Dig in: nine things to do in the garden in April
Spring is on the way and the ground is warming up. It’s time to start planting
Plant sweet pea in April and you’ll be picking their intensely perfumed, pretty flowers by early summer. Photograph: Richard Johnston
What a month of blisteringly cold blizzards, icy gales and floods it’s been, with the result the soil in many Irish gardens is cold and wet, plants have suffered frost-damage, and growth levels are weeks behind where they should be. But don’t panic. As a wise person once said, if there’s one thing that gardening teaches, it’s the art of cultivating patience. Meanwhile, history shows nature has a habit of levelling things out over the growing season, especially if we exercise good judgment and a little common sense.
So while this week’s column is packed full of ideas to get your garden going this spring, I’m not, for example, suggesting you plant potatoes in a snowstorm, even if it is early April. Waiting for just a few dry, warmish days will make all the difference to the soil conditions, while you can always use the intervening time to start ‘chitting’ or pre-sprouting the seed potatoes. Alternatively, use it to sow some seeds under cover. Or to pot up some lily bulbs. Or some dahlia tubers (see below). Because one way or another, spring is on its way . . .
1. Plant some sweet pea
If you sowed sweet pea either last autumn/winter or earlier this year, you should have young, strong plants ready to be planted out in the garden this month. April might seem strangely early for such a job but these hardy annuals need plenty of time and a cool, moist, rich soil to establish a strong root system if they’re to perform at their best come summertime. As long as they’re well hardened-off before transplanting, sweet pea plants are also surprisingly tolerant of spring frosts and will survive temperatures as low as -5ºC (even lower if they’re covered in a blanket of snow). In the unlikely case that temperatures plunge below this, they can be easily protected with a layer of horticultural fleece. Planted this month, you’ll be picking their intensely perfumed, pretty flowers by early summer.
2. Sow some flowering annuals
Early April is the perfect month to sow seed of lots of different kinds of hardy and half-hardy annuals under cover for pricking out into modules/cell trays and then transplanting into the garden in late spring/early summer so the plants go on to give you many months of colourful blooms. All you need is a few packets of seed, a bag or two of good-quality seed compost, a few plastic pots and a warm, bright spot. Choose easy-to-grow, long-flowering kinds such as cosmos, marigolds, annual rudbeckia, amaranthus and ammi, all of which are also excellent as cut flowers. Seed is widely available from good garden centres as well as from specialist online suppliers such as seedaholic.com and chilternseeds.co.uk.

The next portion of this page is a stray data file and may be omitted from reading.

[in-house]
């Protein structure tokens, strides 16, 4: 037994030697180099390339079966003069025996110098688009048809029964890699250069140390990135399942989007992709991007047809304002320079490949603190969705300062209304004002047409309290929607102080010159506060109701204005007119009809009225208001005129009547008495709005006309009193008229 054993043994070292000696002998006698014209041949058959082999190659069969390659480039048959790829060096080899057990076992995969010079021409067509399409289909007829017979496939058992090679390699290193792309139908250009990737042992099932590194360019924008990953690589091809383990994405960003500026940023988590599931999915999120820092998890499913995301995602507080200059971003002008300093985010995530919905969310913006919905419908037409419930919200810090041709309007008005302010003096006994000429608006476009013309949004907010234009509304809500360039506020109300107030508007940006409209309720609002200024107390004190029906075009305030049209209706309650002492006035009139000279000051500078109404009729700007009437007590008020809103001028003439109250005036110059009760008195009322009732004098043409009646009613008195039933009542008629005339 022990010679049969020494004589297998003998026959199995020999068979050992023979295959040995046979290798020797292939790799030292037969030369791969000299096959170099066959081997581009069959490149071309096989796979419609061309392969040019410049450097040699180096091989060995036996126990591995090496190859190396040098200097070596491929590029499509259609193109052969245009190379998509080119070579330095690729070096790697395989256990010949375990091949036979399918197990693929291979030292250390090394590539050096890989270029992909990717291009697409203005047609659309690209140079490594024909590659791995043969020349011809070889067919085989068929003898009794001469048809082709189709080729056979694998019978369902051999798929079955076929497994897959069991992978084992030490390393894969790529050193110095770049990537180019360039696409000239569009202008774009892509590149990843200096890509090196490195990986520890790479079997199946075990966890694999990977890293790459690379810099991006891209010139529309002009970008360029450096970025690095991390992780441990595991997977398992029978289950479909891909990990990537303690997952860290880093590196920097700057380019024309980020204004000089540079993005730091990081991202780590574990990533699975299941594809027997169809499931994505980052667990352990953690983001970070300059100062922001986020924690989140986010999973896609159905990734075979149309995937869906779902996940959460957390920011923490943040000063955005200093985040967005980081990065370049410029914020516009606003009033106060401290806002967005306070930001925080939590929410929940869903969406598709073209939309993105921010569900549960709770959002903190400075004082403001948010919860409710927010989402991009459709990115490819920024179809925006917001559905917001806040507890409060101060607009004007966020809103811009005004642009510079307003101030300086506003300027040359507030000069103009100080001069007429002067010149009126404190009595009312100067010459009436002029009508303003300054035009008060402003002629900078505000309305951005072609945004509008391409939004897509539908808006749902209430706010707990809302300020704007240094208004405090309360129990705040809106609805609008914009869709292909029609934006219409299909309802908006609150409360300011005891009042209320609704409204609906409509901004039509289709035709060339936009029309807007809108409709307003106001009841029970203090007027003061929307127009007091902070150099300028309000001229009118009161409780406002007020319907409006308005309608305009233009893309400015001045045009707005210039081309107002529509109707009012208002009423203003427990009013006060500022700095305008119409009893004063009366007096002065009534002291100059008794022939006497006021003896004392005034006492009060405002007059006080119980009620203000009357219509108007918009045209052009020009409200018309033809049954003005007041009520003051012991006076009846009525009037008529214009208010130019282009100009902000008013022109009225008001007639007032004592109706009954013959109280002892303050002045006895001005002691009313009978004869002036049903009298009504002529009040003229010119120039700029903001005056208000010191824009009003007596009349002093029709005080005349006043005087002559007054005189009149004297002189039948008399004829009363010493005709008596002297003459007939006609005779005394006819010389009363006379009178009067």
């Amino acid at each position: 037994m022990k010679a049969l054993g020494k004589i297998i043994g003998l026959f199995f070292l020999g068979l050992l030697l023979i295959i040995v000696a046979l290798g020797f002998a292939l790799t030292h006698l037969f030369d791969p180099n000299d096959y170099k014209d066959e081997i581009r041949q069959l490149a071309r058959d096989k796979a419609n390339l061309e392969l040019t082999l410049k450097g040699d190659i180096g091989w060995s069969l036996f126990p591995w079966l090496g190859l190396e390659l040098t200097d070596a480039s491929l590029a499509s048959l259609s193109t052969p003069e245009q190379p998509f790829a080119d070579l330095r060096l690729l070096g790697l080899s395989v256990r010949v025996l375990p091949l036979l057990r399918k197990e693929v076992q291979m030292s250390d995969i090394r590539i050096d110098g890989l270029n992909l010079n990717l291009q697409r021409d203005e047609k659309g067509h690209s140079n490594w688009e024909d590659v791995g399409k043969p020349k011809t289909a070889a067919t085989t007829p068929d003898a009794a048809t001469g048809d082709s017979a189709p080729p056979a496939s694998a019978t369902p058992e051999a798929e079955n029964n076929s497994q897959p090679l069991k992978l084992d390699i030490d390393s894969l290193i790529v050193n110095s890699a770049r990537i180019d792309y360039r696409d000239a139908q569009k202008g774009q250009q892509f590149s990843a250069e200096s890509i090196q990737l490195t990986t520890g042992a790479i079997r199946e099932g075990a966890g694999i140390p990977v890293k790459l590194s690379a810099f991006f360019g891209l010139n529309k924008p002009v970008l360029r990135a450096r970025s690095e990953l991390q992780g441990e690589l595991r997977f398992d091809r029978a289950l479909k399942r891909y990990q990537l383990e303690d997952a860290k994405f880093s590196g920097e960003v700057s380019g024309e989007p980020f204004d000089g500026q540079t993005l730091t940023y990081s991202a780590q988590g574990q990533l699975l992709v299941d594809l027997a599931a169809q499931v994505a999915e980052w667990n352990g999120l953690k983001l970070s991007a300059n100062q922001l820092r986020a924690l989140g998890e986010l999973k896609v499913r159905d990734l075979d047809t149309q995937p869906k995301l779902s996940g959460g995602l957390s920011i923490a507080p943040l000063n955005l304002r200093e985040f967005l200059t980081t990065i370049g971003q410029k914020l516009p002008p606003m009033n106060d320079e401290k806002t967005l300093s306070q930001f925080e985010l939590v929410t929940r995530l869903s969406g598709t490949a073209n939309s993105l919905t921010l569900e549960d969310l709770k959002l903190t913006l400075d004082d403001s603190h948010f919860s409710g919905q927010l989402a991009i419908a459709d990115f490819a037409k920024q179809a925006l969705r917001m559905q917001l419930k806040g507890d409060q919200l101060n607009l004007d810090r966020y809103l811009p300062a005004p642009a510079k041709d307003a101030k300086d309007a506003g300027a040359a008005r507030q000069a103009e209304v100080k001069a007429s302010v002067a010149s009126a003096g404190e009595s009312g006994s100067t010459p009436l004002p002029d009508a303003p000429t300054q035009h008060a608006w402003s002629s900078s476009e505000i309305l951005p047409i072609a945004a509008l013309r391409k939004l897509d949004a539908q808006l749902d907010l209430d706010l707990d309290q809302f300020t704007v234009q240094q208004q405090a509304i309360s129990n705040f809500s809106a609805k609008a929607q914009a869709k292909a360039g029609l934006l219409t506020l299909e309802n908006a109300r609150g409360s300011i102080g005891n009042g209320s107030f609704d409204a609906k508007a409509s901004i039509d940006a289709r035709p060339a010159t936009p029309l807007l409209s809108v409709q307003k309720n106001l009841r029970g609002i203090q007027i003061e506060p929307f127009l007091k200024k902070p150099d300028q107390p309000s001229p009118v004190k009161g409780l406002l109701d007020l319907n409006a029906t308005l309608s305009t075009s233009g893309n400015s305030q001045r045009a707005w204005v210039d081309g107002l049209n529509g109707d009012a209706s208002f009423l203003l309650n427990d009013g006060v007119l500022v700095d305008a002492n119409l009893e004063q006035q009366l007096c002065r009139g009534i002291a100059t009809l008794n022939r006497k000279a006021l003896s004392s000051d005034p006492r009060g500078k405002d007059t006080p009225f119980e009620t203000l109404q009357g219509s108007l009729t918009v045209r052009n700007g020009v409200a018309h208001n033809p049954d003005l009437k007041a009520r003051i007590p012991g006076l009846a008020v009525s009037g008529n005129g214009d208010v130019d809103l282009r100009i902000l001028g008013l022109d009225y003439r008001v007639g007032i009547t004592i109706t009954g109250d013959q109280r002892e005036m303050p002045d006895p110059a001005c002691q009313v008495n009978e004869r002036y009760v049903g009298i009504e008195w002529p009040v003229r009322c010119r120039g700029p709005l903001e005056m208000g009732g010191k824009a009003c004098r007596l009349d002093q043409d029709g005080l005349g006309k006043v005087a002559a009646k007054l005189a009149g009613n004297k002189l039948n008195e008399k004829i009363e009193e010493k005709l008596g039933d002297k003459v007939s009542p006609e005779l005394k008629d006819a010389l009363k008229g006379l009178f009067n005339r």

3. Sow some vegetable seeds
The same goes for many kinds of vegetable seeds, which can be sown under cover and grown on in modules/cellular trays for transplanting out later in the spring. Examples include beetroot, winter leeks, cabbage, cauliflower, chard, scallions, Brussels sprouts, courgettes, pumpkin, squash, French beans, runner beans and sweet-corn. Recommended Irish specialist seed suppliers include Brown Envelope Seeds (brownenvelopeseeds.com), Green Vegetable Seeds (greenvegetableseeds.com) and Irish Seed Savers (irishseedsavers.ie).
4. Grow some spuds
Unless your garden is a warm and sheltered one, March’s awful weather made it impossible to plant seed potatoes outdoors, but there’s still plenty of time to get the seed tubers in the ground. As always, wait for a dry day and until soil conditions are favourable (so not sodden or frozen). Potatoes are greedy feeders that like a really fertile, moisture-retentive but free-draining soil in full sun so prepare the ground well before planting. You’ll find an excellent selection of seed tubers of both ‘earlies’ and maincrop varieties, including some with good resistance to blight, in most good garden centres at this time of year, while specialist online suppliers include fruithillfarm.com and quickcrop.ie.
5. Dahlia time
Dahlias are one of the great joys of the Irish flower garden from summer until the first hard frosts, with the plants pumping out their large, edible and brilliantly colourful blooms for months on end. There’s a vast range of species/cultivars/ varieties to choose from with flowers in almost every shade imaginable, some of which (for example, ‘Roxy’) are compact enough for a pot. To get them going as early as possible, pot the fleshy tubers up in three-litre plastic pots filled with a good-quality compost and keep them in a bright, frost-free porch/conservatory/glasshouse or polytunnel to plant out in late May/early June once all risk of frost has passed. The tubers are widely available at this time of year from good Irish garden centres and specialist nurseries. Alternatively, you can easily grow them from seed (see seedaholic.com and avonbulbs.co.uk). As for their preferred growing conditions, these are exactly the same as for potatoes, their tuberous, South American cousins. Just make sure to take careful precautions against slugs.